Comparison of outcomes of infants between 30 weeks and 0 days to 31 weeks and 6 days of gestation at birth in Ontario based on the site/level of care
Dr. Prakesh S. Shah, MSc, MBBS, MD, DCH, MRCP, FRCPC
CIHR Applied Research Chair in Reproductive and Child Health Services and Policy Research
Director, Canadian Neonatal Network
Neonatologist and Clinical Epidemiologist, Mount Sinai Hospital
Professor, Departments of Paediatrics and Institute of HPME, University of Toronto
Fetal Fibronectin Testing in Ontario: Successful Government-Sector Collaboration to Achieve High-Quality and Sustainable System Change
Charlotte Moore Hepburn and Marilyn Booth
Ontario’s province-wide implementation of fetal fibronectin (fFn) technology, a test to identify women unlikely to deliver within two weeks of presentation with symptoms of preterm labour, is a notable example of evidence-informed system improvement and productive government-sector partnership. Increasing demand for costly, high-risk maternal and newborn care in Ontario hospitals prompted a provincial review. Sector experts identified potentially avoidable maternal admissions and transfers to high-risk units for evaluation of suspected preterm labour as an opportunity for system improvement. Limited access to fFn testing was documented, and expert consensus posited that funding rapid clinical testing to identify women at low risk for preterm delivery would yield a significant return on investment. An expert panel recommended evidence-based clinical guidelines. The government swiftly secured funding and initiated a successful implementation strategy, capitalizing on regional perinatal networks. Amassing clinical and care utilization information, framing the data in a policy-relevant context and partnering sector expertise with ministry capability resulted in this technology being effectively implemented in a complex health system.
Click here to read more: Healthcare Quarterly, 14 Special Issue(3) 2011: 90-94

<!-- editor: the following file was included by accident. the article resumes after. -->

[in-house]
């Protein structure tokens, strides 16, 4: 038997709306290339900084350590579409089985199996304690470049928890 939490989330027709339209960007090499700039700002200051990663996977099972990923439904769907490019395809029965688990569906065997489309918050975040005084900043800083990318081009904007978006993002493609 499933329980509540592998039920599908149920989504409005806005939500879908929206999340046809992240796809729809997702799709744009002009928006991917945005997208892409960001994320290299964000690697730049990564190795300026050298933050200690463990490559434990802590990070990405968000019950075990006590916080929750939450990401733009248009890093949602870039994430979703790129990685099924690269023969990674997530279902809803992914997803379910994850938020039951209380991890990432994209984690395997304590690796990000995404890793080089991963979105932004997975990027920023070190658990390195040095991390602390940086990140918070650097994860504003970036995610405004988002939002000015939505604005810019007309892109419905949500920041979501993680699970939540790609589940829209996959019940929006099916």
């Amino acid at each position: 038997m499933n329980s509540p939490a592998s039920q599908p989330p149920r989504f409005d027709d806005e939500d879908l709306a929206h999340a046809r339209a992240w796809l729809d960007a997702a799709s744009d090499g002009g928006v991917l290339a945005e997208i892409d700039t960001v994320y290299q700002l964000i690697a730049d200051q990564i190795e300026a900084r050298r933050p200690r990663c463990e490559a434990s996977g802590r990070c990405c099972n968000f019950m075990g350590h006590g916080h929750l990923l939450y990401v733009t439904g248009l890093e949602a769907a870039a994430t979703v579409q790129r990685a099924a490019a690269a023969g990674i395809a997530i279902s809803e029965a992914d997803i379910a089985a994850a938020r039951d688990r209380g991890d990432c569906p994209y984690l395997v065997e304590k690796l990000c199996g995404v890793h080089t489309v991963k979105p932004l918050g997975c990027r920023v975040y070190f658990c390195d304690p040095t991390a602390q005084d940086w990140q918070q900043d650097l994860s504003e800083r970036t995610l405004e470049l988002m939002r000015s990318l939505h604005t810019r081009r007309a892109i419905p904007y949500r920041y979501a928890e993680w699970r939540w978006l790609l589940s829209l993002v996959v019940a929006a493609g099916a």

Ontario’s Provincial Council for Maternal and Child Health: Building a Productive, System-Level, Change-Oriented Organization
Charlotte Moore Hepburn and Marilyn Booth
In the early 2000s, similar to many sectors in the current healthcare system (Ahmed et al. 2010; Breton et al. 2009; Plsek and Greenhalgh 2001), the maternal-child health sector in Ontario was fragmented, encumbered with redundant elements and challenged to deliver high-quality, efficient, cost-effective care. Acknowledging the strategic importance of the maternal-child health sector and recognizing the need to resolve this fragmentation, the Ontario Ministry of Health and Long-Term Care (MOHLTC) created the Provincial Council for Maternal and Child Health (PCMCH; www.pcmch.on.ca) in late 2008. With a structure designed to engage the entire sector, together with the support of a dedicated secretariat, PCMCH was able to rapidly build momentum by unifying the maternal-child healthcare system and streamlining key elements of the organization and delivery of care (Day 2011; “New Bassinets = Better Access” 2011; Turner 2011). With an articulated function designed to focus on issues of mutual concern to the funder and provider, PCMCH has led to significant improvements in access, care quality and productivity (Moore Hepburn and Booth 2011; “SickKids Wins Celebrating Innovations in Health Care Award” 2011).
Click here to read more: Healthcare Quarterly, 15 Special Issue(4) 2012: 54-62.
Neonatal Abstinence Syndrome Clinical Practice Guidelines for Ontario
Kimberly Dow, Alice Ordean, Jodie Murphy, Jodie Pereira, Gideon Koren, Henry Roukema, Peter Selby, Ruth Turner
Ontario’s clinical practice guidelines for neonatal abstinence syndrome (NAS) provide evidence-informed recommendations that address the needs of substance using pregnant women and newborns at risk of NAS. NAS is a complex and multifaceted issue that is escalating along with rapidly rising opioid use in Ontario. Reducing the incidence and impact of NAS requires immediate action in order to improve the care of affected women and infants. This includes optimizing and standardizing treatment strategies, assessing and managing social risk, better monitoring of prescribing practices and facilitating the implementation of better treatment and prevention strategies as they become available. These clinical practice guidelines provide the framework to inform and support the development of a coordinated strategy to address this important issue and to promote safe and effective care.
Click here to read more: J Popul Ther Clin Pharmacol. 2012;19(3):e488-506. Epub 2012 Nov 23.